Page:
The Ska Is Dead Tour
With Deal's Gone Bad, Voodoo Glow Skulls, Mustard Plug, and the Toasters
Culture Room, Fort Lauderdale
Thursday, November 19, 2009
Better Than: Remembering the misled late-'90s mainstream notion of the Mighty Mighty Bosstones supposedly epitomizing ska.
In 2009, ska sure isn't the healthiest genre of underground music. But it sure ain't dead, either -- or if it is, the several hundred people packed into Culture Room last night missed the memo. It was the most crowded I've seen the venue in a while -- much more crowded than for most of the "hipper" indie rock and art-metal shows I've attended there recently. And a night I was worried would be bittersweet and slightly sad was the exact opposite: a boisterous, celebratory jam with a surprisingly wide age spread.
While there were plenty of us in our mid-'20s, we certainly weren't the majority; there were older people, too, as well as a ton of younger teenagers. Even a couple of children, literally -- a pair of boys about 10 and 12 in Aquabats shirts who may have been escorted, possibly, by older teens, but didn't have any hipster parents in sight. (Credit, maybe, Yo Gabba Gabba! for the influence?)
The most interesting thing about this is, while the Internet makes music discovery easier, there's no live ska, really, to be had for local teens. There are pretty much no bands playing it in South Florida, and while the genre once comprised about half of the Warped Tour lineup, it's now represented by maybe one or two bands a year. In any event it was cheering to see a crowd so clearly respectful of, and enthusiastic to hear, material from across these long-running bands' careers.
Unfortunately I missed the opening set by Deal's Gone Bad
, but did arrive in time to catch SoCal survivors Voodoo Glow Skulls
. The band has essentially been a skate-punk band with horns, and as such blends in the best to the current musical landscape; its slight Latin flair probably helps locally too. They got a circle-skanking pit in the crowd from the get-go, and it kepts going throughout. And songs like "El Coo Cool" sounded as ridiculously frenetic today as they did in the days of the old Epitaph Records Punk-O-Rama compilations.
Headliners the Toasters
provided a more traditional-style, less distorted counterpoint to the evening. The band's current lineup features probably the greatest age spectrum; frontman/guitarist Rob "Bucket" Hingley is definitely old enough to be the father the band's current trombonist. Bucket is also the only current remaining member, but that's okay because they're all his songs, anyways. He wisely ran through most of the band's upbeat, uptempo greatest hits, like "I'm Running Right Through the World" and "Two Tone Army," as well as one of the best love songs ever of the genre, "Thrill Me Up."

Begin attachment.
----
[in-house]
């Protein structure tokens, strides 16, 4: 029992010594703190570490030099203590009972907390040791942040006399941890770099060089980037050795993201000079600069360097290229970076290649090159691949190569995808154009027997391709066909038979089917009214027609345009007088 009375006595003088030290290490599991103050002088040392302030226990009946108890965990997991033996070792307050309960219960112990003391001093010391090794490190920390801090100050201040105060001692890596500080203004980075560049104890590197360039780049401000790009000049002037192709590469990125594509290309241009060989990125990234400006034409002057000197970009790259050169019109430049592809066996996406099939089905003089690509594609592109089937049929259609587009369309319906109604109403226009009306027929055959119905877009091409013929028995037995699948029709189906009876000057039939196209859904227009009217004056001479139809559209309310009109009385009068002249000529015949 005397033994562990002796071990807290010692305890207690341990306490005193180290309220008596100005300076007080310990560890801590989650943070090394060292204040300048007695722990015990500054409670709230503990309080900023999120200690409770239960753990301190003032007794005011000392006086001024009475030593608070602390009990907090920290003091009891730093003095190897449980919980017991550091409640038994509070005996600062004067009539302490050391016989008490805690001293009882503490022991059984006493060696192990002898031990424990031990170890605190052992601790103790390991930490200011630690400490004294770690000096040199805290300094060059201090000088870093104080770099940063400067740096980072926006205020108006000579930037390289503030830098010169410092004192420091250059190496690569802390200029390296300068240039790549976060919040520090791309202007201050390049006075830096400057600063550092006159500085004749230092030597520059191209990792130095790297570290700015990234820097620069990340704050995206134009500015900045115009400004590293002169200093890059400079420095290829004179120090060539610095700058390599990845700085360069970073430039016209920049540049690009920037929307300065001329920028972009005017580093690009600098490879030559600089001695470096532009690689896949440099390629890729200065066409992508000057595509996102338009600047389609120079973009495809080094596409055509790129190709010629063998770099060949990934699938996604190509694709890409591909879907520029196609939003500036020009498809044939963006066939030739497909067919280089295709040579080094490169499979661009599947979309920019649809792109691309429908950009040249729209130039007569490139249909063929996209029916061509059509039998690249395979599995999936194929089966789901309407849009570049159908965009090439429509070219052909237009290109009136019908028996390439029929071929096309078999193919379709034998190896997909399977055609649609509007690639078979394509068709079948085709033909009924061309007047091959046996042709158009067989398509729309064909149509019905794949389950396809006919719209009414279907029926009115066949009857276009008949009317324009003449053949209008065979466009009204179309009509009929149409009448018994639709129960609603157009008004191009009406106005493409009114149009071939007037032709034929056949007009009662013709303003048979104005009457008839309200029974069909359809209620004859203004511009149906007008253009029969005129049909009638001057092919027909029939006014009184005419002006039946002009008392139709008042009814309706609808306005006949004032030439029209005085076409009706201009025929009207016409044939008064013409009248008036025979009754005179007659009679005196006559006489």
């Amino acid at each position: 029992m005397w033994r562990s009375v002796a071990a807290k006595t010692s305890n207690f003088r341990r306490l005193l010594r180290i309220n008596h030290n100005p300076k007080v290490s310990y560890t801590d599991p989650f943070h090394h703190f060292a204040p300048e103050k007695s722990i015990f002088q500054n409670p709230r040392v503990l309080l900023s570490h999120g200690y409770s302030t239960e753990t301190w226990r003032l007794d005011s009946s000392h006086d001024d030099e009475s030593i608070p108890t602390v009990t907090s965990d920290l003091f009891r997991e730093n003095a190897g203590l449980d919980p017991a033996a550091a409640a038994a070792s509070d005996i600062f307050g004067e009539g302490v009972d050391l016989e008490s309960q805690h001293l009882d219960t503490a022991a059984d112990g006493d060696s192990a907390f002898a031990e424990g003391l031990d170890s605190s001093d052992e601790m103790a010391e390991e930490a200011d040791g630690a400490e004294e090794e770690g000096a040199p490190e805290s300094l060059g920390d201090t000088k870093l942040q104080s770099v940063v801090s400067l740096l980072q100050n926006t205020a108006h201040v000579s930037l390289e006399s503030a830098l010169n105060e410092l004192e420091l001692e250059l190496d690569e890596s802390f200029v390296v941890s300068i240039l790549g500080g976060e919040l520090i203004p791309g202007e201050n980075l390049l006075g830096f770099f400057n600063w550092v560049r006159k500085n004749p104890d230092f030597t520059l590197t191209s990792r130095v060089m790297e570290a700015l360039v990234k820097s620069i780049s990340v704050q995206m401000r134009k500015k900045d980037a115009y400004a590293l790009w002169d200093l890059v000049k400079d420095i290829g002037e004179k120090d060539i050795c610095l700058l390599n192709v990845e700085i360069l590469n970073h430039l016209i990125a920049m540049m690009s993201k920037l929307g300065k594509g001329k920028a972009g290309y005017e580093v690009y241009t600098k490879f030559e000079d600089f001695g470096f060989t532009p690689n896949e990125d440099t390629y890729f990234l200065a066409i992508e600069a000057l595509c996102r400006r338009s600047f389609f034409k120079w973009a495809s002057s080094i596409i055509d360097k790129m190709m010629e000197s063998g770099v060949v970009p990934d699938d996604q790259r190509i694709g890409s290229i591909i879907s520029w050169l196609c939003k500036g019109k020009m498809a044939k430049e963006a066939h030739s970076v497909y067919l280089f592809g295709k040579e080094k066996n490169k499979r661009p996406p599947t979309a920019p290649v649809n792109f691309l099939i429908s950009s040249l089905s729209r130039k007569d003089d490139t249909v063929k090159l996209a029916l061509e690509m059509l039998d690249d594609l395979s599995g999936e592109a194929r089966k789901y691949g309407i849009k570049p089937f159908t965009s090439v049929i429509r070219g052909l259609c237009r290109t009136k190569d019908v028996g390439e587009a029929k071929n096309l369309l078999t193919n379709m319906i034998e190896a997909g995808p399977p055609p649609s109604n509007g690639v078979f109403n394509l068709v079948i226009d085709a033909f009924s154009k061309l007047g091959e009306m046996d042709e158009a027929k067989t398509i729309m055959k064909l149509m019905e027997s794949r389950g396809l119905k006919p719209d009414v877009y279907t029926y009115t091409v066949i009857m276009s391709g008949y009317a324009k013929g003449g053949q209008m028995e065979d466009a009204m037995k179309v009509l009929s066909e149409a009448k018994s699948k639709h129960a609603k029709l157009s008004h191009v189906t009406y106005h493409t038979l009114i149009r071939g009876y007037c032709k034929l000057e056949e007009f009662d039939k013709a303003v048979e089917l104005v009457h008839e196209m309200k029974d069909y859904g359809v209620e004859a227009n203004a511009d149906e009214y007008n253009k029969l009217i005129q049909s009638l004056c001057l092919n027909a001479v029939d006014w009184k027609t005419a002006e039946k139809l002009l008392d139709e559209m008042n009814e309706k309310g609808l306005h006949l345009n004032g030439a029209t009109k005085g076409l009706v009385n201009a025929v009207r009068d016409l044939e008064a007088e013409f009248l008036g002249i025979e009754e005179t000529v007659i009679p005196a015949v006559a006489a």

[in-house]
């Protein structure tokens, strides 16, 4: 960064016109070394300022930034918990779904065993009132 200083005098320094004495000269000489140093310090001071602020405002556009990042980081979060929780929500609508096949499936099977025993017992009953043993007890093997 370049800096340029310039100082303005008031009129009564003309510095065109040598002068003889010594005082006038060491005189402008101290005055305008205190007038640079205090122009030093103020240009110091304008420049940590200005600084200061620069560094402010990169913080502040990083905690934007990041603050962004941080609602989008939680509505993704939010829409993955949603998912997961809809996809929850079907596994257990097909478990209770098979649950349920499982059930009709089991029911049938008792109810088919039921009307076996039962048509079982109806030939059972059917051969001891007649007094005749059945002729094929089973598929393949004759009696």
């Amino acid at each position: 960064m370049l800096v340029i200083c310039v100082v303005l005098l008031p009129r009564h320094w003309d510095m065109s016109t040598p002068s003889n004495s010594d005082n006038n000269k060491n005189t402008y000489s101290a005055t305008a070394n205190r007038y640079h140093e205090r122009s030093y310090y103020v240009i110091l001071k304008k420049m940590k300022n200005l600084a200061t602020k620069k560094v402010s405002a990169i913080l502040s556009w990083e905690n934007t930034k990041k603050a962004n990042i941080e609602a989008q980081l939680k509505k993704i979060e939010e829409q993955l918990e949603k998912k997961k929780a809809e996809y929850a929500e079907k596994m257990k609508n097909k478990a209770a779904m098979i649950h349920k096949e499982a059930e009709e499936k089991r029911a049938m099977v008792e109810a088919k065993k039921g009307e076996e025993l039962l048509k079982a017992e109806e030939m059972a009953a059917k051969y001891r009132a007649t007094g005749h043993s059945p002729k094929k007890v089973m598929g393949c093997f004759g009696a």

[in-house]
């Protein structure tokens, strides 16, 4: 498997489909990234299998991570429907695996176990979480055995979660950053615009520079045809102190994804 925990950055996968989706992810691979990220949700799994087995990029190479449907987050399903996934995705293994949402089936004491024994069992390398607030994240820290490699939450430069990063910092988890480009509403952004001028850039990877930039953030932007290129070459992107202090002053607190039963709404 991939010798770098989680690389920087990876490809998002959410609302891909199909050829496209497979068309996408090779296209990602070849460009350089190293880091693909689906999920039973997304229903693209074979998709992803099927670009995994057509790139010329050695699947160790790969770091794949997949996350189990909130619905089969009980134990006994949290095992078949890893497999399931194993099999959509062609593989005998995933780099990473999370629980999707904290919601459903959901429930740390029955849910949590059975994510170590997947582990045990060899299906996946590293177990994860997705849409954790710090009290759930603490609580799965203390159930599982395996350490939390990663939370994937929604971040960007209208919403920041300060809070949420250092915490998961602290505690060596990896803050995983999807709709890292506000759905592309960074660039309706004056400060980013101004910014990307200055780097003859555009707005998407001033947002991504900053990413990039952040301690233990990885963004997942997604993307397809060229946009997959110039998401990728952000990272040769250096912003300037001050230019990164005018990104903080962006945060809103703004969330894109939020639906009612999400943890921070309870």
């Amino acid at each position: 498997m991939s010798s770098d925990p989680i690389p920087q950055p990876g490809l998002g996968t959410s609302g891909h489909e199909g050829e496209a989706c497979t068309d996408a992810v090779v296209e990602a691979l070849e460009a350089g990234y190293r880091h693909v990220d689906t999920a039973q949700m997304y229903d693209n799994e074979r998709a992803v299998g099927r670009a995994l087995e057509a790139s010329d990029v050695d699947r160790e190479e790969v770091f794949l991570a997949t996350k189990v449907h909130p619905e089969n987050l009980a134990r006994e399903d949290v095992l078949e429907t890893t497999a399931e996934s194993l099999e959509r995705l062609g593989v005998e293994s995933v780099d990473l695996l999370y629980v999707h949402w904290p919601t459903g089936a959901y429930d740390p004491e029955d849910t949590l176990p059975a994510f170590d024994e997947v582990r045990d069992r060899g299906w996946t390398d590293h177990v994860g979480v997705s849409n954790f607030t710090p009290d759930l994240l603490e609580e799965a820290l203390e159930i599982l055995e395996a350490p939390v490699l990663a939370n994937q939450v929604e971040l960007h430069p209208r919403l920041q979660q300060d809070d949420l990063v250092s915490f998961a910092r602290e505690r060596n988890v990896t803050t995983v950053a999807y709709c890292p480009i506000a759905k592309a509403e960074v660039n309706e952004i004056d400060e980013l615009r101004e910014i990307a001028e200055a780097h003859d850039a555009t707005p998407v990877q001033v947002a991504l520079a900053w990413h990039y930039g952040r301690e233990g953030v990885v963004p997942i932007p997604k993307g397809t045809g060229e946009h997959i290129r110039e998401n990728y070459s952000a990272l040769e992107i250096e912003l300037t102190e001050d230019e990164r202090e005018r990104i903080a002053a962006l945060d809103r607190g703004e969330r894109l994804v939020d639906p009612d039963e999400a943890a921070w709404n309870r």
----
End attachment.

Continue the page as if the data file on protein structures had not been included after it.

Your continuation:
The real stars of the evening, though, were the penultimate band, Mustard Plug
. Despite the silly name, their longevity impresses, and they delivered perhaps the most energetic and most well-received set of the evening. Vocalist Dave Kirchgessner and guitarist Colin Clive seem to have barely physically aged, and their vocal call-and-response is still sweetly melodic over all that horn-laden racket.
I could have done without live renditions of the band's ska-ified covers of Fugazi and even the Verve Pipe, but old jams like "Go," "You," "Mr. Smiley," and "Beer (Song)" still went down smooth like pale ale. And when Kirchgessner introduced a new song, "Ai Yi Yi," by saying the crowd would be singing along to it by the tune's end, well, dammit, he was right.
Personal Bias: This certainly won't earn me any hipster points, but I was definitely a ska aficionado in the '90s (more specifically and perhaps nerdily, a "traditional ska" purist). From about '97 to '99 a friend and I published a photocopied zine devoted to the genre.
Random Detail: People really enjoyed seeing their faces, sports game-style, on a crowd cam projected onto the screen above the stage.
By the Way: As they often do, the security guards at Culture Room were acting like overzealous goons. There is possibly no crowd less threatening than a ska crowd. Yet a chubby bald gorilla repeatedly manhandled a bunch of kids, literally, half his size for dancing too vigorously close to the stage, or making their way onto the stage. Between bands, I saw him yell at a couple near me for daring to sit down on that step-like thing leading from the inside bar to the main dance floor. Next time take a chill pill, King Kong.